The dissent does a thorough job of dismantling at the legal and policy level why this result is not necessary or, even, wise. To deny someone standing is the ultimate legal pronouncement that you do not care, no matter how personally important or legally exigent, about anything they have to say. I am proud that Florida courts have a history of moving towards inclusion and empowerment of children and youth subject to dependency proceedings, hearing them out alongside their GALs and other people tasked with shaping their best interests. The Supreme Court of Georgia suggests that a legislative fix is necessary. I hope for its kids that this moment of silence ends quickly.
I’m happy to report that the Normalcy Bill (HB 0215) unanimously passed the House today. Its equivalent Senate Bill (SB 0164) is on its second reading, which means it could pass very soon.
Cynthia Godsoe Lewis & Clark Law Review (Approx. 62 pages)
The story public family law tells about parenthood is both inaccurate and normatively misguided. Parents are deemed “bad” because of their need for state support, and the parent-child relationship is accordingly devalued. This devaluation has resulted in costly and ineffective child welfare policies, embodied in the Adoption and Safe Families Act (ASFA) and related state laws. Child maltreatment costs an estimated $103.8 billion annually, yet its incidence is not decreasing. Thousands of youth “age out” of foster care each year as legal orphans, with no connection to a family and very poor prospects.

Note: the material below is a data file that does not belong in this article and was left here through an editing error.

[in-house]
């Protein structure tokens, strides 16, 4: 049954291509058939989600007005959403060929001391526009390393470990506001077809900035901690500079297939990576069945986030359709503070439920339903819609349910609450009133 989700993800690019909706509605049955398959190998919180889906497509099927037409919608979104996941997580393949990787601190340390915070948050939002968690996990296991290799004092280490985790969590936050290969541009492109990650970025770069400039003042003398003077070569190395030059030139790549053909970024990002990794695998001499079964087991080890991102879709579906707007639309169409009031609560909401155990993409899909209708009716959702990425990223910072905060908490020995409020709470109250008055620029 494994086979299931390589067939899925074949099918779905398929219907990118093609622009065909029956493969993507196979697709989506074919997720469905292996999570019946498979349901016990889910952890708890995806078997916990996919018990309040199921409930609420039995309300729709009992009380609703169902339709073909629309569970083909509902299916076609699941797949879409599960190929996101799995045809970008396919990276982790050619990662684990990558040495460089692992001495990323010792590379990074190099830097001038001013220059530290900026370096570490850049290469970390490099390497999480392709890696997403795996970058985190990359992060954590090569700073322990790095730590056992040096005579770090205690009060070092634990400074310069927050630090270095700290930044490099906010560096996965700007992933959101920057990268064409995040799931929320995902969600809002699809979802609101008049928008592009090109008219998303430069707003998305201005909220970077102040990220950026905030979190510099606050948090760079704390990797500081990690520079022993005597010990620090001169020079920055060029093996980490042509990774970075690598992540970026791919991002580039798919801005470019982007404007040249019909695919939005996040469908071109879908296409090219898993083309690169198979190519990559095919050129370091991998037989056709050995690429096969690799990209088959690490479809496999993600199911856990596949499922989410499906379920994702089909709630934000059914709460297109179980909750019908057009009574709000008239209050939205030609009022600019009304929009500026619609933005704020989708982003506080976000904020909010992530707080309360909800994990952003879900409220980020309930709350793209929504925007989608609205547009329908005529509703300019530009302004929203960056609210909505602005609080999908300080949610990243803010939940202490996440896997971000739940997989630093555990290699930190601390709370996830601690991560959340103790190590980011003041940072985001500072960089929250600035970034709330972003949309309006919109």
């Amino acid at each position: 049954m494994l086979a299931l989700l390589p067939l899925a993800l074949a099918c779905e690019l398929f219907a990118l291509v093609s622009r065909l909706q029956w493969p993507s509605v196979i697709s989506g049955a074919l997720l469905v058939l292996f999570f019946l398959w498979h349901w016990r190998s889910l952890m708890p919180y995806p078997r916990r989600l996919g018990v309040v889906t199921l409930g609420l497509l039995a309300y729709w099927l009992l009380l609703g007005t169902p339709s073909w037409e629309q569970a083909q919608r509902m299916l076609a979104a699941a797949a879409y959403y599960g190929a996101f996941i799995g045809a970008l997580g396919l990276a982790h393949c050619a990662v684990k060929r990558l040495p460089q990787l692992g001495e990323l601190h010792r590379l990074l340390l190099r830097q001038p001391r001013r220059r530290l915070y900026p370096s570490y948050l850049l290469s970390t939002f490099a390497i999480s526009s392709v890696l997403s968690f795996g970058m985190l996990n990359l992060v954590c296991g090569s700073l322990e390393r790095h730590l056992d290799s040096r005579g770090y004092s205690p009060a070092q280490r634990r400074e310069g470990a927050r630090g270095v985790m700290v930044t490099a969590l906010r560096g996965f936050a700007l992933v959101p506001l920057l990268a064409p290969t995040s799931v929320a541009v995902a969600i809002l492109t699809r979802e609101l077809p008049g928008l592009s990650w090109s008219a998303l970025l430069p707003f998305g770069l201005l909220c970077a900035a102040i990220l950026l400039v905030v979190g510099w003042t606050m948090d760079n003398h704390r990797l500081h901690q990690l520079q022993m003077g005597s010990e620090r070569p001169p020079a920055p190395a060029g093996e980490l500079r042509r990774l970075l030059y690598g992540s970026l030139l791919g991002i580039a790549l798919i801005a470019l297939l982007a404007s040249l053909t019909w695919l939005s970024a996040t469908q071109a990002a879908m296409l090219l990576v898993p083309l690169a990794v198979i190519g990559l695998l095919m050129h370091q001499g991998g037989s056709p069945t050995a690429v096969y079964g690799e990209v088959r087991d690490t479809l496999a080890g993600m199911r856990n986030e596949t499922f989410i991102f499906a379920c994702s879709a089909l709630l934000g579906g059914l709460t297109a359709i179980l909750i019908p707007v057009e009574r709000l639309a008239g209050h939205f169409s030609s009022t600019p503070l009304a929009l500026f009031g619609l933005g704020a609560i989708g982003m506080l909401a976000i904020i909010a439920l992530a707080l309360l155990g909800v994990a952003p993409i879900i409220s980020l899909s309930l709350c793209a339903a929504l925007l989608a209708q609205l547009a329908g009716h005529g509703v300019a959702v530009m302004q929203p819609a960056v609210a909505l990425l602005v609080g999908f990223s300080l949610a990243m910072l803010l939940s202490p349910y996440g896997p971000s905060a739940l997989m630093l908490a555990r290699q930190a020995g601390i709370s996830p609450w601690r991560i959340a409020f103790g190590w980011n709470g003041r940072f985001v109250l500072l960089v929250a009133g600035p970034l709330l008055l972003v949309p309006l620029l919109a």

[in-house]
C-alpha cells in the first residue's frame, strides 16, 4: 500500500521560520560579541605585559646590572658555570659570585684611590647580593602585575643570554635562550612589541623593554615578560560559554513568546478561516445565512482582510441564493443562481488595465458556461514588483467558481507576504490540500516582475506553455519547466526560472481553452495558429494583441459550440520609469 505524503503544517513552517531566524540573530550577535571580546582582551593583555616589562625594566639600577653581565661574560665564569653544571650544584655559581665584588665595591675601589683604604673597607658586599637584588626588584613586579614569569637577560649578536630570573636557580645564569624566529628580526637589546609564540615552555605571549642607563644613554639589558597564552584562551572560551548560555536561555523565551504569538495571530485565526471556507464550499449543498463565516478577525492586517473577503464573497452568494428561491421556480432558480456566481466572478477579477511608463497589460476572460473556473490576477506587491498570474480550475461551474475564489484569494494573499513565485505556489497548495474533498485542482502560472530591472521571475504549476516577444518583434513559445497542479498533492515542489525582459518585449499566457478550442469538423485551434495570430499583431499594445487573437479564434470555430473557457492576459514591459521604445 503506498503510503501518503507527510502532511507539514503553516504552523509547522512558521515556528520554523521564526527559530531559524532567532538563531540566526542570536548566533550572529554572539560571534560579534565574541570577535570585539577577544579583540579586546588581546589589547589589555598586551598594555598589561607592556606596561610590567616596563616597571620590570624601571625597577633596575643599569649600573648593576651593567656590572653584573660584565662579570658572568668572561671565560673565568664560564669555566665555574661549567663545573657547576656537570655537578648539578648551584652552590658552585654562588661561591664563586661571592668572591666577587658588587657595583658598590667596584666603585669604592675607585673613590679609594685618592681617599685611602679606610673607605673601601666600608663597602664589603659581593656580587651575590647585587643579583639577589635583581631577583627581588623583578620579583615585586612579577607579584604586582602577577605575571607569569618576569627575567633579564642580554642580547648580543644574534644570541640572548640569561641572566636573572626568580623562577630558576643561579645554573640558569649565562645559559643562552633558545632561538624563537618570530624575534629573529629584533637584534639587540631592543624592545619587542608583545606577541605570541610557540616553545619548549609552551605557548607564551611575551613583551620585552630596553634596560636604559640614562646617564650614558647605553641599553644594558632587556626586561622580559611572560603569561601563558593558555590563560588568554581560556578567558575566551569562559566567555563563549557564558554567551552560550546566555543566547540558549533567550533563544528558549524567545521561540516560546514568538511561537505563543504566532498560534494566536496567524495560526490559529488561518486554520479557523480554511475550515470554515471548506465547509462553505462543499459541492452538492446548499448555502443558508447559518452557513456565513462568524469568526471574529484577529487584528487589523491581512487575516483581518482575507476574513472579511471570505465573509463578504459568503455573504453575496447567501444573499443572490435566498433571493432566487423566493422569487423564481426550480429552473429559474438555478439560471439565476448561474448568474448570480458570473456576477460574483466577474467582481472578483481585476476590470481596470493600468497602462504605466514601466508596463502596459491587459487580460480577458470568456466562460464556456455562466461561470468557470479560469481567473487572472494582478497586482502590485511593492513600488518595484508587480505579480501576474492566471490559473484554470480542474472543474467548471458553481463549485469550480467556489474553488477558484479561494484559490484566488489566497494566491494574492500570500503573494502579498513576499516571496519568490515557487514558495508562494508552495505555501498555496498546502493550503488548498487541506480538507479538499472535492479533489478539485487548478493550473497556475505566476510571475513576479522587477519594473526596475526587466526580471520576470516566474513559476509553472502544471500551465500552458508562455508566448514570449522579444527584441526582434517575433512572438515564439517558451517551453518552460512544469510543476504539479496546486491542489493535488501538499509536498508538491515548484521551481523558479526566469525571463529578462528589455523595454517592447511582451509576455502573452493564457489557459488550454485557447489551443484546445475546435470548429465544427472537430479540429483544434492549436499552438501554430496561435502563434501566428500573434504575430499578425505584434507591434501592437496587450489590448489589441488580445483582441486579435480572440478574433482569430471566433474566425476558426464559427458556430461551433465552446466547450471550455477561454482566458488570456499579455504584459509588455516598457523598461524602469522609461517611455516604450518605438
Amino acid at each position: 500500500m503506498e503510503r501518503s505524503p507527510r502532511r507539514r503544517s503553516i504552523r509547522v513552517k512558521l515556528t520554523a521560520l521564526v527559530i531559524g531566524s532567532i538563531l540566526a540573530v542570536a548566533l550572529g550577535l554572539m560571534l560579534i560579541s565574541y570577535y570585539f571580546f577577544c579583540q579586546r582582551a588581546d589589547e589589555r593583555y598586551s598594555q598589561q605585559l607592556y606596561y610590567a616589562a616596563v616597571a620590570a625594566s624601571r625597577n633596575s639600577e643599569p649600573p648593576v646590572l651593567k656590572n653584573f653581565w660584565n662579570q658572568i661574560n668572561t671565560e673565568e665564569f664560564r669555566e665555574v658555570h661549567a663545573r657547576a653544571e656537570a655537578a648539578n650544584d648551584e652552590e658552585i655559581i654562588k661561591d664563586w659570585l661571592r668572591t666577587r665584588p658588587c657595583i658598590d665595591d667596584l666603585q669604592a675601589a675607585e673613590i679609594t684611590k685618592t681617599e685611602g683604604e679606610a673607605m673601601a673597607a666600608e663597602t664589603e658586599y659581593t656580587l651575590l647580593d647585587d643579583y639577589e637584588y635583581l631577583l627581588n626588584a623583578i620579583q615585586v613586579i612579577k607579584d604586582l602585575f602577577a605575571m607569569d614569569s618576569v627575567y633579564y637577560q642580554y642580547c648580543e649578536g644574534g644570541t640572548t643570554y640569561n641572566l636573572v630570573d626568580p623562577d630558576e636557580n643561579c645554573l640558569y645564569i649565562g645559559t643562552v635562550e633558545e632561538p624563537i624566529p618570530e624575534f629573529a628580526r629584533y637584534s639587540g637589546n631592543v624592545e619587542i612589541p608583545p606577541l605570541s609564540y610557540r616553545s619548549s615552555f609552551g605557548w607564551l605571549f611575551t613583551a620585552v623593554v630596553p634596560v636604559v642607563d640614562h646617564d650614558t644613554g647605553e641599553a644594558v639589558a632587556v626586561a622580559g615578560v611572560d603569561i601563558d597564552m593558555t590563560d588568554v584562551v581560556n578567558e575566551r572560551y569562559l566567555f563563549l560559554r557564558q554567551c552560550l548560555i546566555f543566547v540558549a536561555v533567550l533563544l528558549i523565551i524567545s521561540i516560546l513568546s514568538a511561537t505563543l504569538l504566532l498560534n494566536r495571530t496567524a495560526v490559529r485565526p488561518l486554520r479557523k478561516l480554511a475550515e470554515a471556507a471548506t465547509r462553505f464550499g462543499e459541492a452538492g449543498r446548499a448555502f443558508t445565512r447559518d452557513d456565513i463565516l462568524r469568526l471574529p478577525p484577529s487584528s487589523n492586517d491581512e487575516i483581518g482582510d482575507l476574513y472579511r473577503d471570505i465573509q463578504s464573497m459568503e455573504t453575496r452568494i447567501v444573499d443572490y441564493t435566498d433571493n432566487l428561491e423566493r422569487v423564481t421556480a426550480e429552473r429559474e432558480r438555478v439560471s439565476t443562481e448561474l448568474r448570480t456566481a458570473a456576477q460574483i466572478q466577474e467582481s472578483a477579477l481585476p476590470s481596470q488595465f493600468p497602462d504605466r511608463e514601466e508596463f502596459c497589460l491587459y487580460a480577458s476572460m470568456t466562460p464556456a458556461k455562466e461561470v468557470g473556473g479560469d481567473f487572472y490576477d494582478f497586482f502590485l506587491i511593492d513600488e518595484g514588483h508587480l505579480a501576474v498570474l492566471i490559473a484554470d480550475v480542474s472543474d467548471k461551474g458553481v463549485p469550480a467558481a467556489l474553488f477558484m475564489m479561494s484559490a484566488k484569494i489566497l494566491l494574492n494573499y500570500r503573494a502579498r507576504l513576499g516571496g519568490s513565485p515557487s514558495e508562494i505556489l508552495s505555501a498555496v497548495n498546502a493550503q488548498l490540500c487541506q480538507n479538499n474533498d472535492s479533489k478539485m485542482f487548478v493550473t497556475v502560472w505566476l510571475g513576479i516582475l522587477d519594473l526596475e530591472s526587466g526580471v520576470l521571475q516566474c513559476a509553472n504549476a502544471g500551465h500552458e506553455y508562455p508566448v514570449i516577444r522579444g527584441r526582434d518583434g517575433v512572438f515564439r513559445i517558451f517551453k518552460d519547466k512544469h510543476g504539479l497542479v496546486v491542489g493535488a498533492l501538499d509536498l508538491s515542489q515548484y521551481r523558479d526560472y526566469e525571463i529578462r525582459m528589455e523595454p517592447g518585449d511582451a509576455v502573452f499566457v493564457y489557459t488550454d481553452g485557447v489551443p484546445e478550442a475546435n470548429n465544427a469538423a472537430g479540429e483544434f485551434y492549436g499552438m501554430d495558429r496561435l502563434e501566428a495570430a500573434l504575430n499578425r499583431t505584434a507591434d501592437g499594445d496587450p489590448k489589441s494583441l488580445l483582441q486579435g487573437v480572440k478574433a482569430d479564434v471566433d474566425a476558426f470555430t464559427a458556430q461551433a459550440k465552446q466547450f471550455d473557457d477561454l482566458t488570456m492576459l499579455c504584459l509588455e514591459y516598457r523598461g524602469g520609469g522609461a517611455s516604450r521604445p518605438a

This Article explores the consequences of this flawed framework, including the failure to recognize the socioeconomic factors underlying most child maltreatment and the disregard for the real ties between parents and children after families are separated. It argues that child welfare policies will not succeed until the underlying parenthood framework changes; implicit cognitive biases channel even new interventions in a way that stigmatizes marginalized families and over-prioritizes adoption as a panacea. This Article concludes by considering some promising paths to remapping public parenthood, incorporating lessons from the public health preventive approach and from the private family law system’s disaggregation of parental rights and responsibilities.